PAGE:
“Enterprise users don’t know the difference between algorithms and logarithms,“ jokes Marco Casalaina, VP of Product Management at Salesforce Einstein, during an enterprise AI event we recently hosted for executives and entrepreneurs in San Francisco.
Sadly, he’s right. Despite non-stop media hype about “artificial intelligence” and “deep learning”, very few people even know what those terms mean, much less how the technologies work. Casalaina’s had stints as a product and technology leader at the biggest names in enterprise – Oracle, SAP, now Salesforce – and years of experience designing and selling complex business solutions. His biggest pet peeve? When people don’t clearly convey product benefits and resort to meaningless marketing speak, like “actionable insights” or “predictive analytics”.
“Entrepreneurs talk about ‘democratizing data science’, but then in a pitch the first words out of their mouth are ‘we have this new auto-feature-engineering tool’,” complains Casalaina. “There are 20,000 people in the world who understand what feature engineering is. Once you say that, you’ve lost your audience.”
Casalaina’s keynote was followed by a panel of enterprise A.I. experts, ranging from entrepreneurs and investors, to designers, marketers, and engineers. I asked them a few tough questions to spark some lively debate.
Where is the highest potential ROI for AI in enterprise?
Brand engagement, says Eva Steele-Saccio, Writer and Conversational Designer at PullString. She shares an incredible statistic: only 1% of people click through in email ad campaigns, but she sees 90% click through rates on PullString’s chatbot messages on Facebook.
Nikhil Balaraman, Director of Product Marketing at Infer, stands by his statement that “lead scoring is maybe the highest ROI and the ROI is measurable,” directly disagreeing with Casalaina’s view that the space is overcrowded. Ayush Agarwal, Head of Enterprise Products at Facebook, agrees on the potential of ROI in lead scoring, but emphasizes that we need to look “at the whole business process and build a clean system,” rather than just apply AI to a narrow task.
What’s your biggest challenge in selling AI to customers that don’t understand AI?
Steele-Saccio emphasizes that many companies assume chatbots can chat about anything, but creating a truly great experience entails focusing on the right use cases for the brand and their users. “Keeping the focus tight can be a challenge,” she warns.
Nathan Ross, Co-Founder and COO of Radbots, says he’s been most successful by giving customers a small piece of AI they can use immediately, then demonstrate how to scale the value. According to Ross, “if we can show them a way to save 5% of their time for one task, that opens the floodgates.”
How do you approach building AI?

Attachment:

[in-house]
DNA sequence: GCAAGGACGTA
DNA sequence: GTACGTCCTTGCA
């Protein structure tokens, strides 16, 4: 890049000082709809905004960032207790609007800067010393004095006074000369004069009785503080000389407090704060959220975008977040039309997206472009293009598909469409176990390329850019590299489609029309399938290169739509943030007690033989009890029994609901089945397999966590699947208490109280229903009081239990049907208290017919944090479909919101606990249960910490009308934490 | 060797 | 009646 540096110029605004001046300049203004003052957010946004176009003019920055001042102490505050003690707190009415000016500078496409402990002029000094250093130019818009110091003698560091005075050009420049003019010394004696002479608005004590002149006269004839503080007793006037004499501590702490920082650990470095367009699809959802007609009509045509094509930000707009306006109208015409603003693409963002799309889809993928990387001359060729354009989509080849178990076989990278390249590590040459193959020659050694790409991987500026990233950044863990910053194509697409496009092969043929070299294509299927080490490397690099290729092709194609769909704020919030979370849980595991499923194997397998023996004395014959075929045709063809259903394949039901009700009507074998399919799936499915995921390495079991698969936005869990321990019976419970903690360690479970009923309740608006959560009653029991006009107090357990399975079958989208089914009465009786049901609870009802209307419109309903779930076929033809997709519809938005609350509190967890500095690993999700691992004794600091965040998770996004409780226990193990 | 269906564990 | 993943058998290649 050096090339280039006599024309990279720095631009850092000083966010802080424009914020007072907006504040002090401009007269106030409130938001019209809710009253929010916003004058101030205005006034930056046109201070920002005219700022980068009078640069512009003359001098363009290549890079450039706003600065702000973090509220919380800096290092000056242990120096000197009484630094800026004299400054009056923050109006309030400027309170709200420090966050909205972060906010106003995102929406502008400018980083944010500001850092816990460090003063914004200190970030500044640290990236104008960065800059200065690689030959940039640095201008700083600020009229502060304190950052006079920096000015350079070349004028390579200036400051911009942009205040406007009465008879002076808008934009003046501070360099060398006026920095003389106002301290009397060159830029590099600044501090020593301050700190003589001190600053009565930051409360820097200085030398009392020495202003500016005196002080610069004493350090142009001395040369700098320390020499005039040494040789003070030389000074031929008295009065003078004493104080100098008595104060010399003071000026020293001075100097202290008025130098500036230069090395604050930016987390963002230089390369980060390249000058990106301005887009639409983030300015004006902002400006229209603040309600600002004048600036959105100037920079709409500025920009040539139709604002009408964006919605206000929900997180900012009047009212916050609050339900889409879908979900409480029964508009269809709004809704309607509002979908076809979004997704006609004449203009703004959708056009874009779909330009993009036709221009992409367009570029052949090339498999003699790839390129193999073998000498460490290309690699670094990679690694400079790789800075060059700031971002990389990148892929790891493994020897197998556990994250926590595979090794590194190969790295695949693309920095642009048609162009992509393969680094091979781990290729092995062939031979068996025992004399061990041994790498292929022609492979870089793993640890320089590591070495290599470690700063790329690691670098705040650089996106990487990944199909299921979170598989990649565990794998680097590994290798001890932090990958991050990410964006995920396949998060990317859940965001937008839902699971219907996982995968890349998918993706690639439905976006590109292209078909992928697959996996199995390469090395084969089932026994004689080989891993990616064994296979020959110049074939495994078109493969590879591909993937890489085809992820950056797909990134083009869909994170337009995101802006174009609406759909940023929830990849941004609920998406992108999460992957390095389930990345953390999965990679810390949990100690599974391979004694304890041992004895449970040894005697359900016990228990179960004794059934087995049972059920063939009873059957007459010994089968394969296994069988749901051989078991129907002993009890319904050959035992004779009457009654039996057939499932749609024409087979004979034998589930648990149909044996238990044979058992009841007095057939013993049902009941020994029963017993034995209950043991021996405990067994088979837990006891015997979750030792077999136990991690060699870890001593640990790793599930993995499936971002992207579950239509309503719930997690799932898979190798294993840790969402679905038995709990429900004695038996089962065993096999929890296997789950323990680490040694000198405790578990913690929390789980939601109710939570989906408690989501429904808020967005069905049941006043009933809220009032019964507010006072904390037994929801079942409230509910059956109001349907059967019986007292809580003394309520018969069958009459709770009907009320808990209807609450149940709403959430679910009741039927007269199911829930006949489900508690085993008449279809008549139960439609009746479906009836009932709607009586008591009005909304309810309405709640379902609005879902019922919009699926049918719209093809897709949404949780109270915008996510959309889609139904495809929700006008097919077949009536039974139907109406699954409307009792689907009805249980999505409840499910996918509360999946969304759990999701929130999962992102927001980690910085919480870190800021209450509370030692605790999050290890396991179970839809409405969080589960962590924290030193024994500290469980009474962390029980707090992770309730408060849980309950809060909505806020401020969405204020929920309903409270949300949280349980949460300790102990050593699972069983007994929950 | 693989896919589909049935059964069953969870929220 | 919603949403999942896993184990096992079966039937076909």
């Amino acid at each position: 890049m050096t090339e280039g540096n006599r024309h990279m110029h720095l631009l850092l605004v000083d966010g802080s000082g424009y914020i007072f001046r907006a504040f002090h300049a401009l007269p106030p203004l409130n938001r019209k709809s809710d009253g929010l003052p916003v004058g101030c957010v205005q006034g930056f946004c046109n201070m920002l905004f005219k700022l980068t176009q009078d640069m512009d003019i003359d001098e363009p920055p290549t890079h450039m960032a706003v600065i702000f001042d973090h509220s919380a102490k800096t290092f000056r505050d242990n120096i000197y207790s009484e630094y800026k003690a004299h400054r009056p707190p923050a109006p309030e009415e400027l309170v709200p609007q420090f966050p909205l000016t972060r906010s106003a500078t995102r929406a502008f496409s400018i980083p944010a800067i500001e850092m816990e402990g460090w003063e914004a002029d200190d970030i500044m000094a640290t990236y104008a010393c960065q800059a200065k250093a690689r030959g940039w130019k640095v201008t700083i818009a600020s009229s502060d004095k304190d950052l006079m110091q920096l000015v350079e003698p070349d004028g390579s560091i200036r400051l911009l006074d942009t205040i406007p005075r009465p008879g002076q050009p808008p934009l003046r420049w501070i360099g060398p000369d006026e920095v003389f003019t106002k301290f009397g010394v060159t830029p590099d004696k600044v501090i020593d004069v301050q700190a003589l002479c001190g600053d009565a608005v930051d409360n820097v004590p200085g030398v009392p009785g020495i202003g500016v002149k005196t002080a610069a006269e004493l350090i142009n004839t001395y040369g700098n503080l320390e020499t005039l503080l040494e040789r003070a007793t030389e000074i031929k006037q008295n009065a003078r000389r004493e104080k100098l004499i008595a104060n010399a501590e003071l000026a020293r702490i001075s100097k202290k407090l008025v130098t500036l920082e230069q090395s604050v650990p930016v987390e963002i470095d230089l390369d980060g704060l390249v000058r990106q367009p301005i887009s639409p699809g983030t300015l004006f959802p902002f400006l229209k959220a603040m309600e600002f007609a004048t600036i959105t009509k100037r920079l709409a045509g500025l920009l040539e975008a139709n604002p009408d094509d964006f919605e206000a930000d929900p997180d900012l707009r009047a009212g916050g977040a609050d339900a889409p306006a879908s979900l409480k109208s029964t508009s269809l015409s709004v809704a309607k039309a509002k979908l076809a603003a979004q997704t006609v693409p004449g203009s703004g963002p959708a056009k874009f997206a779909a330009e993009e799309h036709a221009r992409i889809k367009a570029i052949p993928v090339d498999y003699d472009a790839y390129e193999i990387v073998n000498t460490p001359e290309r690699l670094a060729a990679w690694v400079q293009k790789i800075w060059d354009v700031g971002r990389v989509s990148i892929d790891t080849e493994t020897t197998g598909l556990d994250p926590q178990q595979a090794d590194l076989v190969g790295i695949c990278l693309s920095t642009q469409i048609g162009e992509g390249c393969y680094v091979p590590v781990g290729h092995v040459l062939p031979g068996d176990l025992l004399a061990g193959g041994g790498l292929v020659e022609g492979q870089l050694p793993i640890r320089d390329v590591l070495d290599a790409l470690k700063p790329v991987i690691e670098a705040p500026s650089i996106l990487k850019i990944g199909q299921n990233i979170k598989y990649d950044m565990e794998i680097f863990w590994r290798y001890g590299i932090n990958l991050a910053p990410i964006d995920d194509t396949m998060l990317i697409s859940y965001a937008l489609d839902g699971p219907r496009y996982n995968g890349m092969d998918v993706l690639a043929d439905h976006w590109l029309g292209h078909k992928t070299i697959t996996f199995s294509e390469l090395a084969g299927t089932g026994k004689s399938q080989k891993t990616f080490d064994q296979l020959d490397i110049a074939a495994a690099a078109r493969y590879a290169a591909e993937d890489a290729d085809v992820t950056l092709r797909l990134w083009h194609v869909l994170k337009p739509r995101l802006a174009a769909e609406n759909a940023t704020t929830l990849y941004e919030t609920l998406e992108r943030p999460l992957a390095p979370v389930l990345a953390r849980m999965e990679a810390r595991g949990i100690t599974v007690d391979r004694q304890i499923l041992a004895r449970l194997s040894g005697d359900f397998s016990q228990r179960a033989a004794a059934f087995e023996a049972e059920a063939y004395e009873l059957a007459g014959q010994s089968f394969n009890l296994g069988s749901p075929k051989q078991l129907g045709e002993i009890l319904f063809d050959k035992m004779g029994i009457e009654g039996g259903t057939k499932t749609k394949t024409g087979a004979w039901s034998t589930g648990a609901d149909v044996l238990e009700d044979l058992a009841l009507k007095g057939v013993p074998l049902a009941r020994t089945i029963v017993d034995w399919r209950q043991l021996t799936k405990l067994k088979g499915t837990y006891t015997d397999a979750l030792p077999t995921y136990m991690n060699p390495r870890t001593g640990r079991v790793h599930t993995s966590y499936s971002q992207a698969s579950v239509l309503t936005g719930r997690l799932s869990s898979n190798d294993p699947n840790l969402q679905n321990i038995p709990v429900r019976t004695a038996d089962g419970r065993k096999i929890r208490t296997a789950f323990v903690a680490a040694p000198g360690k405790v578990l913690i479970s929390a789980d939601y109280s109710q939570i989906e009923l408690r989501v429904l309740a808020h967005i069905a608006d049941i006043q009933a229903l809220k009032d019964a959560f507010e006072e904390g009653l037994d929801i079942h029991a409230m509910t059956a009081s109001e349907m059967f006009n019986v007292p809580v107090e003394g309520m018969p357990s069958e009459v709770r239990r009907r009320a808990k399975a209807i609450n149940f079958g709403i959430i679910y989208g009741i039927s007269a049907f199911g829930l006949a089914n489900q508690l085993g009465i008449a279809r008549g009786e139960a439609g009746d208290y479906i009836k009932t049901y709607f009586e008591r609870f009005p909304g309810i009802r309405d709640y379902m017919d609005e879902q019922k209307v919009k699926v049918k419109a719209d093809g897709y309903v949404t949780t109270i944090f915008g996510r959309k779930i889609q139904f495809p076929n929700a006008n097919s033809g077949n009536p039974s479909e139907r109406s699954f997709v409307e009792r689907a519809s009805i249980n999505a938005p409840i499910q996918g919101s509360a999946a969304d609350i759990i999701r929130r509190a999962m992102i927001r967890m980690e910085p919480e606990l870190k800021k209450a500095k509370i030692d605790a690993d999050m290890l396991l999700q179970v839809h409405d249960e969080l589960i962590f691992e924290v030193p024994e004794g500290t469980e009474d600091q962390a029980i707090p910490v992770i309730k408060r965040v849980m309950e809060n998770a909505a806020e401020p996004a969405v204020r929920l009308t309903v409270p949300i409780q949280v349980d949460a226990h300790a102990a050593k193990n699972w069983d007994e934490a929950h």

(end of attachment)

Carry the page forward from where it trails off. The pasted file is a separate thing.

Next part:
Agarwal suggests that prior to writing code for chatbots, you should act out the interactions and conversations with other humans. “We get a person to pretend to be the bot, so we can test, iterate, and evolve instantly – all without damaging our customer relations during concept development.”
John Forrester, CMO of Inbenta, agrees. “You can’t go too fast on the technical side. You need to make sure that the systems, the data and the integrations are ready. The groundwork really determines the success of the pilot.”
Do you have any funny stories about customers misusing bots?
Turns out bots that have avatars inspire far more…interesting conversations. Forrester reveals that “if you have an avatar, 30% of the chats aren’t about the product or company and are not politically correct at all.” Steele-Saccio adds that “you really have to prepare your chatbot to respond appropriately to profanity.”
Customers don’t always abuse bots. They sometimes fall in love with them. Ross shares how one customer’s chatbot was based unofficially on the Baby Groot character on Guardians of the Galaxy. Even though the chatbot only said “I am Groot”, people kept engaging and built a relationship with it, just like they would a talking stuffed animal.
What are the most common mistakes in enterprise AI?
“It’s critical to educate your customer,” Agarwal. “Especially when they have the misconceptions that your AI will send revenues through the roof. Customer retention will be a problem if you set expectations too high, but I see this happen a lot. Lower expectations and give them concrete value.”
Forrester adds that companies are often ingrained in Silicon Valley culture without realizing they’re in a bubble. “We must understand Middle America and different countries and design experiences for them.”
In five years, what will be possible with AI that isn’t possible now?
“We all hate the amount of email we get. Booking a simple meeting can take five messages,” Agarwal points out. “My prediction is: in five years, we will have cracked email, calendaring, and team communications.”
Sara Ahmadian, CEO of Seamless Planet, believes chatbots will be ubiquitous. Ross agrees and is actively building a product called Network which connects chatbots to all your IoT, smart car, and computing devices. The vision is to enable intelligent agents to track and manage all aspects of your life.
What shouldn’t be delegated to AI?
Ross believes everything should be delegated to AI, so we can focus on the next step of human evolution. Agarwal isn’t so sure, suggesting he might not want a judge in a legal system to be an AI robot.
Balaraman points out that previous software used for sentencing turned out to be incredibly biased, largely because the machine learning was based on historical human judgements which were flawed.
Casalaina concludes: “For as much as we want to automate everything, we can’t. We still need people.”
Want more details on the challenges of enterprise A.I.? Watch the full video of the panel discussion below: